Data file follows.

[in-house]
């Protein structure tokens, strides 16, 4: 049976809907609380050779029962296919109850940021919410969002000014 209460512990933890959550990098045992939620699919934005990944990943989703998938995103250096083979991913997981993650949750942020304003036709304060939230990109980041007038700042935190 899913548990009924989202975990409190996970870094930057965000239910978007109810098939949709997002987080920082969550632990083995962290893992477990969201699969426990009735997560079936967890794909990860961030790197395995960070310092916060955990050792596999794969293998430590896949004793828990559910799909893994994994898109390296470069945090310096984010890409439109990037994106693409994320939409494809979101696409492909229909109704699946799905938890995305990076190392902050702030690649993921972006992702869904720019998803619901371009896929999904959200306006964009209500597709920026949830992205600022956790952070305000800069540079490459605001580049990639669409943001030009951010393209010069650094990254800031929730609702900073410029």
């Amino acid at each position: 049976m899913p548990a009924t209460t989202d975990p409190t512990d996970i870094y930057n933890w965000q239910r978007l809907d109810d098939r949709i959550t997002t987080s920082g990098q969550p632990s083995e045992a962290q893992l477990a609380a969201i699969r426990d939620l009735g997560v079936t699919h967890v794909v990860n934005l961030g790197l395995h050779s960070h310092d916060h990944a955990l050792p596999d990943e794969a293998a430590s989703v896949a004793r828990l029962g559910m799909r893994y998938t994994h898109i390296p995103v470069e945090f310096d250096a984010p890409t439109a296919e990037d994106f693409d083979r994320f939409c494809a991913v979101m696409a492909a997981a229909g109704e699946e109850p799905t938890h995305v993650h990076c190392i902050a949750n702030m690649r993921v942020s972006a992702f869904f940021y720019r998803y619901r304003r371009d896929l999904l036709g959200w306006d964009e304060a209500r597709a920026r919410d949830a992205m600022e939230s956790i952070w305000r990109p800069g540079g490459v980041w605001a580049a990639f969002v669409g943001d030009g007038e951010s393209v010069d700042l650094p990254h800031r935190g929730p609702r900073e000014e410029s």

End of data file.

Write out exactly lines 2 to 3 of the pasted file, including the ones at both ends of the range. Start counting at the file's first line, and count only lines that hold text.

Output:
């Protein structure tokens, strides 16, 4: 049976809907609380050779029962296919109850940021919410969002000014 209460512990933890959550990098045992939620699919934005990944990943989703998938995103250096083979991913997981993650949750942020304003036709304060939230990109980041007038700042935190 899913548990009924989202975990409190996970870094930057965000239910978007109810098939949709997002987080920082969550632990083995962290893992477990969201699969426990009735997560079936967890794909990860961030790197395995960070310092916060955990050792596999794969293998430590896949004793828990559910799909893994994994898109390296470069945090310096984010890409439109990037994106693409994320939409494809979101696409492909229909109704699946799905938890995305990076190392902050702030690649993921972006992702869904720019998803619901371009896929999904959200306006964009209500597709920026949830992205600022956790952070305000800069540079490459605001580049990639669409943001030009951010393209010069650094990254800031929730609702900073410029």
């Amino acid at each position: 049976m899913p548990a009924t209460t989202d975990p409190t512990d996970i870094y930057n933890w965000q239910r978007l809907d109810d098939r949709i959550t997002t987080s920082g990098q969550p632990s083995e045992a962290q893992l477990a609380a969201i699969r426990d939620l009735g997560v079936t699919h967890v794909v990860n934005l961030g790197l395995h050779s960070h310092d916060h990944a955990l050792p596999d990943e794969a293998a430590s989703v896949a004793r828990l029962g559910m799909r893994y998938t994994h898109i390296p995103v470069e945090f310096d250096a984010p890409t439109a296919e990037d994106f693409d083979r994320f939409c494809a991913v979101m696409a492909a997981a229909g109704e699946e109850p799905t938890h995305v993650h990076c190392i902050a949750n702030m690649r993921v942020s972006a992702f869904f940021y720019r998803y619901r304003r371009d896929l999904l036709g959200w306006d964009e304060a209500r597709a920026r919410d949830a992205m600022e939230s956790i952070w305000r990109p800069g540079g490459v980041w605001a580049a990639f969002v669409g943001d030009g007038e951010s393209v010069d700042l650094p990254h800031r935190g929730p609702r900073e000014e410029s």